Let’s Go To The Trenches! – Eminent Document of Learning 2015

Elsie (left) and Mairi (right) in a communications trench
Mairi (second from the left) and Elsie (fourth from the left, back row) chatting with Belgian soldiers in a trench

While at their cellar house in Pervyse, Mairi Chisholm and Elsie Knocker did a plentiful amount of work in the trenches themselves. The two loved to be near the action: bringing soup and hot cocoa to the men living in disgusting, dank, ditches in the ground, carrying with their own hands and over their shoulders downed pilots from the middle of a battlefield, and driving men back to more extensive care in their ambulance along potholed roads and under shellfire on either side. There are many photographs of the two in trenches pleasantly chatting with officers and soldiers during quiet hours. So today, I decided to try my hand at being in a trench.

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Information sign on the replica trench (Click for bigger image.)

I visited the local Port Moody Station Museum that has had a display of a voluntarily recreated trench, known as the McKnight Trench, open since the centennial of the end of the First World War, last year. The soldier it was named after, Augustus Wilberforce McKnight, was from Port Moody. I have been meaning to go and check out this neat interactive  recreation of history since it opened and I thought that it would be a great opportunity to learn more about what it was really like in those trenches and the battlefields during those rough times.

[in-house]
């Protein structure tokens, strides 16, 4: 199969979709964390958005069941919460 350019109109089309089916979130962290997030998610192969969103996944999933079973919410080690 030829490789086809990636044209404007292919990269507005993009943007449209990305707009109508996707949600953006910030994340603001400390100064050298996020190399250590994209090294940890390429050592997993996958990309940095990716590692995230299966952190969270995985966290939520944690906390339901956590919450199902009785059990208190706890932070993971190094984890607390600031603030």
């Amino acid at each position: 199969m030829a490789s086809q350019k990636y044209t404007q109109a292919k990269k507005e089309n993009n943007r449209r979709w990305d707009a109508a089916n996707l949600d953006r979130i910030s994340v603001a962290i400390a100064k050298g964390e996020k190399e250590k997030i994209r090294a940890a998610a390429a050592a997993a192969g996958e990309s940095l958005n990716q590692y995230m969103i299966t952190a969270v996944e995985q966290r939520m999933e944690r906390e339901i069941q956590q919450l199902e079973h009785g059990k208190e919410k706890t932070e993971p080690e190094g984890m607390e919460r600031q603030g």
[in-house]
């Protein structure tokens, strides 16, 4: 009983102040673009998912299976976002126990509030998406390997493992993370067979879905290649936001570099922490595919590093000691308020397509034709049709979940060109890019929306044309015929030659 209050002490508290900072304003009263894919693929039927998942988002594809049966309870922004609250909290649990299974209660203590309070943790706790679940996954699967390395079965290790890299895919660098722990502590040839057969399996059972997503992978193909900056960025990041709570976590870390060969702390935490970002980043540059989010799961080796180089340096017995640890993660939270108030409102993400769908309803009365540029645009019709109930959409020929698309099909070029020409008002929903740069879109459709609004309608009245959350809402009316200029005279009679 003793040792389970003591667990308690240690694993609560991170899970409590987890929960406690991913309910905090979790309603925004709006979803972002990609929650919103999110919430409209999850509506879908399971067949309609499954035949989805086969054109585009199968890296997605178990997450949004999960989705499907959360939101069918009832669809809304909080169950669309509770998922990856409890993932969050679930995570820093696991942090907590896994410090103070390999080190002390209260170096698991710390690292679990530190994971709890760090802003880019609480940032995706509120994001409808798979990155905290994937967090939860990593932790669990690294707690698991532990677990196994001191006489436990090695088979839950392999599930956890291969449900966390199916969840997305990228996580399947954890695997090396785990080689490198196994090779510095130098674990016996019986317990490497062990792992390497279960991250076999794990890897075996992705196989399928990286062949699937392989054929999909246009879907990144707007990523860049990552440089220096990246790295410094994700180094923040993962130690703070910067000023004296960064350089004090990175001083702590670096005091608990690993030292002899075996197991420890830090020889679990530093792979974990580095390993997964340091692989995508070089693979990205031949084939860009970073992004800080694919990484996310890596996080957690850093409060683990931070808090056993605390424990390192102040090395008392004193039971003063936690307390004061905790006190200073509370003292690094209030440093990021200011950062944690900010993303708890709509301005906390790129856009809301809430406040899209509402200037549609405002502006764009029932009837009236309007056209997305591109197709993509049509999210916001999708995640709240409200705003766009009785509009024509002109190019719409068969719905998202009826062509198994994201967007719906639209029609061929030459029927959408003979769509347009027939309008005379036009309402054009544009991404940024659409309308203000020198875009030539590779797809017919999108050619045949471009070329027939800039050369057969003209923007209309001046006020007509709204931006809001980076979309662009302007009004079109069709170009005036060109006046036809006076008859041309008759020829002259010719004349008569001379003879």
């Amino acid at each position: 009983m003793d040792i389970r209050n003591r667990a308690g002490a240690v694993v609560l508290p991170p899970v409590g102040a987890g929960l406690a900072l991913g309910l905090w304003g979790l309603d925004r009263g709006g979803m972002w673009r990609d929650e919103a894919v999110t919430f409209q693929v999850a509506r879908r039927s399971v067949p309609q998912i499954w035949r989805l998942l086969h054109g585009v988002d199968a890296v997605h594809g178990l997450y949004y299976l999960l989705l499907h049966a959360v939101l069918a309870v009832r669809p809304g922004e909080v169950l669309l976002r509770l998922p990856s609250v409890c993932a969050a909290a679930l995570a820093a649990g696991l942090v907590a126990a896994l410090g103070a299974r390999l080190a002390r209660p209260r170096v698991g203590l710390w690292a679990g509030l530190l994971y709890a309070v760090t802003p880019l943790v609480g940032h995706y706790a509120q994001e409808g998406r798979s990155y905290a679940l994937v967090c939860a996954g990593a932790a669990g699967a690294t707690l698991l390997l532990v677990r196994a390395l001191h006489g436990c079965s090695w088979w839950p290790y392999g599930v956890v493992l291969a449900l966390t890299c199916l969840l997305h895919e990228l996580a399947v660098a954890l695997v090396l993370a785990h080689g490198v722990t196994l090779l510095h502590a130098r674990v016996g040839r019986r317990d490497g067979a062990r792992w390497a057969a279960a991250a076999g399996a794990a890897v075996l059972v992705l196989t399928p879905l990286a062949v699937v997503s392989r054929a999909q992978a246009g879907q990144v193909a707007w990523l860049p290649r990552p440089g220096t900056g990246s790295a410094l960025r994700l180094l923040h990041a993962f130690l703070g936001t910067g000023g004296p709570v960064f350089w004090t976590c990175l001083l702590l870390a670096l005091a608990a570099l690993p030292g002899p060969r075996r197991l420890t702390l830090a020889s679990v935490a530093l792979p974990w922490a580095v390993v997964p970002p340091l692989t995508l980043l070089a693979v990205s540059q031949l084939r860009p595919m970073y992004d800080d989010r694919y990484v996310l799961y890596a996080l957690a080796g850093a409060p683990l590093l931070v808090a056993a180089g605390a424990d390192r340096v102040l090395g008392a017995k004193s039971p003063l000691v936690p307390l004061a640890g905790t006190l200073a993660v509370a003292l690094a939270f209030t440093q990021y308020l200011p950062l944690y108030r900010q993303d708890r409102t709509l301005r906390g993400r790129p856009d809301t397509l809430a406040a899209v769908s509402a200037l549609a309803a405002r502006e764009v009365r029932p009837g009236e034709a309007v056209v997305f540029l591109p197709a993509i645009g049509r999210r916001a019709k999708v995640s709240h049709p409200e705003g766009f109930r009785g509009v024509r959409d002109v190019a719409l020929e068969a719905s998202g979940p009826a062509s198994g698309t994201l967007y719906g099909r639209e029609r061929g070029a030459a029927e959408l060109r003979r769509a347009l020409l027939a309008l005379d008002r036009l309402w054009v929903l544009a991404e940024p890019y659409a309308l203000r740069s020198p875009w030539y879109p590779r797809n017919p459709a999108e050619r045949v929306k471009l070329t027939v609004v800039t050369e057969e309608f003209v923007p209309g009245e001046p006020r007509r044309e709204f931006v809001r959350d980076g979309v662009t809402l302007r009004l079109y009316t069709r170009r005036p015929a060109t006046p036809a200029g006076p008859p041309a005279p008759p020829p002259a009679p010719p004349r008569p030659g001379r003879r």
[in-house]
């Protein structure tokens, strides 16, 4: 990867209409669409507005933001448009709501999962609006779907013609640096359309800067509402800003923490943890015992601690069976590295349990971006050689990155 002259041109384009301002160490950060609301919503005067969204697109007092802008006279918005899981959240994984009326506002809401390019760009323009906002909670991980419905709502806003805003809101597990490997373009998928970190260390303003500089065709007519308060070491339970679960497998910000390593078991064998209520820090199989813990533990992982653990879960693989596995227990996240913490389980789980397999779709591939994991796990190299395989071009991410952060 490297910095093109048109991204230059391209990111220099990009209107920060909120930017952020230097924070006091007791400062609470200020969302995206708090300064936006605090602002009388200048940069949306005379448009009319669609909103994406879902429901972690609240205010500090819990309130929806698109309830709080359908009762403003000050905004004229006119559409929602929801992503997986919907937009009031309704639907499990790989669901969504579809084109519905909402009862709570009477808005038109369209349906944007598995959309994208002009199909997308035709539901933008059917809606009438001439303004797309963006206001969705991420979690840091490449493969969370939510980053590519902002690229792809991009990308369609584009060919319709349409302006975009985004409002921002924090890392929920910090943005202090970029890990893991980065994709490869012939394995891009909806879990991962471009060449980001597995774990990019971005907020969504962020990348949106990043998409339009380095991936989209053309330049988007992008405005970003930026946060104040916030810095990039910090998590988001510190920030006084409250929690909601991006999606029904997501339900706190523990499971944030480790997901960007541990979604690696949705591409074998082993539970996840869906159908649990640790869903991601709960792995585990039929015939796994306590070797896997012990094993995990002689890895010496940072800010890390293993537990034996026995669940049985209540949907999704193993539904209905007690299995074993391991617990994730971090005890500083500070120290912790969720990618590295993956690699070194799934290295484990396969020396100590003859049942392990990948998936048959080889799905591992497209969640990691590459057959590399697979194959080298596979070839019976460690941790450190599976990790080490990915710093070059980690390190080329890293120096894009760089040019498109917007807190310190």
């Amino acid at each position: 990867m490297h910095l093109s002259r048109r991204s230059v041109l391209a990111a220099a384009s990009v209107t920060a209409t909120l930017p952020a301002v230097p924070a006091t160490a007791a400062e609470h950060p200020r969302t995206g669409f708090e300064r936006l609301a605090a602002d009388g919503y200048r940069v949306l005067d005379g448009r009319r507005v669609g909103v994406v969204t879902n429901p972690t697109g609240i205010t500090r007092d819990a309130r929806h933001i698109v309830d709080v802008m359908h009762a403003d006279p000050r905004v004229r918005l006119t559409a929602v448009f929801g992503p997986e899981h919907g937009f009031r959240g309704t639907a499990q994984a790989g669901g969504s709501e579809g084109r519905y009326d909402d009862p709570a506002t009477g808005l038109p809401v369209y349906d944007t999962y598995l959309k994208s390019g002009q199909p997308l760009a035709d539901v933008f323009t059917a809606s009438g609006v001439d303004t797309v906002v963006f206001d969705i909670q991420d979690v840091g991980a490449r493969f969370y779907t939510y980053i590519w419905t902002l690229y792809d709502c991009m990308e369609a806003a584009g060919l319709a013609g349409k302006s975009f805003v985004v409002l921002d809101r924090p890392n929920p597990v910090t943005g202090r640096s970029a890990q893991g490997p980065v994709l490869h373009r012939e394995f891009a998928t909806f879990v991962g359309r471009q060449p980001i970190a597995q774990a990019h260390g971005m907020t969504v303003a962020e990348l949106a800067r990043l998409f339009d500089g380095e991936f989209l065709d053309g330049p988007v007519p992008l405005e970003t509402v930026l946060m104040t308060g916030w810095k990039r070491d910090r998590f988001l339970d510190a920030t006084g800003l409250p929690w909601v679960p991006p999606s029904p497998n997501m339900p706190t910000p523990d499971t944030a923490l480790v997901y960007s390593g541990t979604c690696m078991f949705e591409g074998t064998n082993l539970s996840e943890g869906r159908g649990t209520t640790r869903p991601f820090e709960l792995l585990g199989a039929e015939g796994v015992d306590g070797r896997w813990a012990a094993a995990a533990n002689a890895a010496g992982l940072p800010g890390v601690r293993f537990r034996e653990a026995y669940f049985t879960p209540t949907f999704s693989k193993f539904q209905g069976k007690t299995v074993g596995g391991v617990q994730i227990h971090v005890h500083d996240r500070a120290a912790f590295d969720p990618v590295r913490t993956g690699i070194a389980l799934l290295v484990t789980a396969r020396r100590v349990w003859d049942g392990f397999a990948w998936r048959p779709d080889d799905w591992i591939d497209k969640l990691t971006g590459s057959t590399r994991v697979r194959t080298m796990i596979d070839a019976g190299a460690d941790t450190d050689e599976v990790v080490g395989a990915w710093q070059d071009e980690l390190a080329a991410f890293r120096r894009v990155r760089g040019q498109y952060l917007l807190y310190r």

So, my dad and I went to check it out. Unfortunately when we got there, we were told that the trench was closed for a privately scheduled photo shoot and so we were not able to actually go into the trench. However, the museum worker showed us to the back balcony of the museum where we had a good view from above of the trench’s inside.

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The centre block of the trench surrounded by a duckboard pathway.

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An artillery outcropping in the middle of the trench, the centre block from above. You can see the gun slit and a raised bench for the gunman.

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A duckboard pathway at the back of the trench with a sign above on one of the posts and sandbags for stability and protection.

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A bench along the side of one of the passages with two periscopes for looking out into No Man’s Land, and two sandbags that might have been used for pillows or comfort during sleeptime or for rest.

We were also able to go around to either side of the grounds by the gates to the trench to view it from a different angle. At the eastern end I was able to also get some pictures of the recreation of what the battlefield may have looked like to soldiers crossing through No Man’s Land and the immense amount of barbed wire and other obstacles that they would have encountered.